Generating versatile and appropriate synthetic speech requires control over the output expression separate from the spoken text. Important non-textual speech variation is seldom annotated, in which case output control must be learned in an unsupervised fashion. In this paper, we perform an in-depth study of methods for unsupervised learning of control in statistical speech synthesis. For example, we show that popular unsupervised training heuristics can be interpreted as variational inference in certain autoencoder models. We additionally connect these models to VQ-VAEs, another, recently-proposed class of deep variational autoencoders, which we show can be derived from a very similar mathematical argument. The implications of these new probabilistic interpretations are discussed. We illustrate the utility of the various approaches with an application to acoustic modelling for emotional speech synthesis, where the unsupervised methods for learning expression control (without access to emotional labels) are found to give results that in many aspects match or surpass the previous best supervised approach.

* 17 pages, 4 figures 

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Toward Natural Gesture/Speech Control of a Large Display

May 17, 2001
S. Kettebekov, R. Sharma

In recent years because of the advances in computer vision research, free hand gestures have been explored as means of human-computer interaction (HCI). Together with improved speech processing technology it is an important step toward natural multimodal HCI. However, inclusion of non-predefined continuous gestures into a multimodal framework is a challenging problem. In this paper, we propose a structured approach for studying patterns of multimodal language in the context of a 2D-display control. We consider systematic analysis of gestures from observable kinematical primitives to their semantics as pertinent to a linguistic structure. Proposed semantic classification of co-verbal gestures distinguishes six categories based on their spatio-temporal deixis. We discuss evolution of a computational framework for gesture and speech integration which was used to develop an interactive testbed (iMAP). The testbed enabled elicitation of adequate, non-sequential, multimodal patterns in a narrative mode of HCI. Conducted user studies illustrate significance of accounting for the temporal alignment of gesture and speech parts in semantic mapping. Furthermore, co-occurrence analysis of gesture/speech production suggests syntactic organization of gestures at the lexical level.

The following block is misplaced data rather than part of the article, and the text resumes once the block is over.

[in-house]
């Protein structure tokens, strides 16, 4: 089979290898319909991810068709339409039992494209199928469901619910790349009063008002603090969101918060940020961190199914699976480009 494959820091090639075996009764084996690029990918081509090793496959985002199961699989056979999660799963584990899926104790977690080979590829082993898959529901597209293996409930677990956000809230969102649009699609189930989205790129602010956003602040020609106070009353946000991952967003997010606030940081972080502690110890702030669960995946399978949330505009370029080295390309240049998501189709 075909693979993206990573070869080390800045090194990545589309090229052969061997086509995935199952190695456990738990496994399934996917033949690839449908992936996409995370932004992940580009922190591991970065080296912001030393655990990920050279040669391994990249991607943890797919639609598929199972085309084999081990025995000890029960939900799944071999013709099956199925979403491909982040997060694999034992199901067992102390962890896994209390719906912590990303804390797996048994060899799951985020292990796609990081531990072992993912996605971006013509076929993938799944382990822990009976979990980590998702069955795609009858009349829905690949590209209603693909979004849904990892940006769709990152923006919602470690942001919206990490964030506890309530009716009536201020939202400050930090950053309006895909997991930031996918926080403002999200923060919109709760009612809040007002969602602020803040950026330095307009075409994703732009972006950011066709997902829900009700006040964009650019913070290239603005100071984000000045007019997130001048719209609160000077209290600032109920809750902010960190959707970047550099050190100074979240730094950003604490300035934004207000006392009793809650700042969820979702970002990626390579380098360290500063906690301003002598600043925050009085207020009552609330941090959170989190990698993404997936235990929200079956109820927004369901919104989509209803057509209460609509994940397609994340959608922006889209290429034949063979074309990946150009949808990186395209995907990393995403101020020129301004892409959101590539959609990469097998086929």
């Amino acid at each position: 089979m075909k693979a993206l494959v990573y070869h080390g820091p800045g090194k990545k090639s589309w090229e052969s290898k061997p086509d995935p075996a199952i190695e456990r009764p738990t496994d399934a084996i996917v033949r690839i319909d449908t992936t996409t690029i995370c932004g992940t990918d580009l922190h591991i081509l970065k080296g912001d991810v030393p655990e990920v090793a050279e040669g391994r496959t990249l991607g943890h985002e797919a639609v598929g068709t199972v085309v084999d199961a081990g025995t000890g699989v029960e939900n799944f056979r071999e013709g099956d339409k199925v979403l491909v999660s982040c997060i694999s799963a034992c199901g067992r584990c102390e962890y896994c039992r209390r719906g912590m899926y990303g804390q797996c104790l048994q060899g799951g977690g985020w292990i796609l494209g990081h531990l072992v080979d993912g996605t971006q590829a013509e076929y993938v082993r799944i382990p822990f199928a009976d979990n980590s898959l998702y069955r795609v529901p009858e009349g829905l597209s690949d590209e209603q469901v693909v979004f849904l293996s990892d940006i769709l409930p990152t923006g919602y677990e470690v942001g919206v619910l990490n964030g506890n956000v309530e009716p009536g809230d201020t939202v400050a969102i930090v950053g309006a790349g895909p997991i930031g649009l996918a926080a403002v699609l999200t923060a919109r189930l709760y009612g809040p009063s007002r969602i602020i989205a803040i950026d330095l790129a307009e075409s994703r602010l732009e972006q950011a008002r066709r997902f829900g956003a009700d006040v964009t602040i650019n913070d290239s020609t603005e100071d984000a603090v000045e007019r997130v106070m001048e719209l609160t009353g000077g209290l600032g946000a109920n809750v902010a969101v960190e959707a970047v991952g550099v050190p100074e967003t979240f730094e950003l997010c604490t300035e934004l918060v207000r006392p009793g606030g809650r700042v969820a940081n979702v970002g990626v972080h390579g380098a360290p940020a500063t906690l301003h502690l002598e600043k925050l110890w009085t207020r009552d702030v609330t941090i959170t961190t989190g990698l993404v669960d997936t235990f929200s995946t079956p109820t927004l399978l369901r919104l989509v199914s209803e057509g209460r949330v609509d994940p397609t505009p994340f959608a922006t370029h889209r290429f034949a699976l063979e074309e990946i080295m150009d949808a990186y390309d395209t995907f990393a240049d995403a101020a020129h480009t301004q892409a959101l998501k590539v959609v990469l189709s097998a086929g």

* Engineering for Human-Computer Interaction (EHCI'01),Toronto, Canada. May 11-14, 2001. Lecture Notes in Computer Science, Springer Verlag. 14 pages 

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SynthASR: Unlocking Synthetic Data for Speech Recognition

Jun 14, 2021
Amin Fazel, Wei Yang, Yulan Liu, Roberto Barra-Chicote, Yixiong Meng, Roland Maas, Jasha Droppo

End-to-end (E2E) automatic speech recognition (ASR) models have recently demonstrated superior performance over the traditional hybrid ASR models. Training an E2E ASR model requires a large amount of data which is not only expensive but may also raise dependency on production data. At the same time, synthetic speech generated by the state-of-the-art text-to-speech (TTS) engines has advanced to near-human naturalness. In this work, we propose to utilize synthetic speech for ASR training (SynthASR) in applications where data is sparse or hard to get for ASR model training. In addition, we apply continual learning with a novel multi-stage training strategy to address catastrophic forgetting, achieved by a mix of weighted multi-style training, data augmentation, encoder freezing, and parameter regularization. In our experiments conducted on in-house datasets for a new application of recognizing medication names, training ASR RNN-T models with synthetic audio via the proposed multi-stage training improved the recognition performance on new application by more than 65% relative, without degradation on existing general applications. Our observations show that SynthASR holds great promise in training the state-of-the-art large-scale E2E ASR models for new applications while reducing the costs and dependency on production data.

* Accepted to Interspeech 2021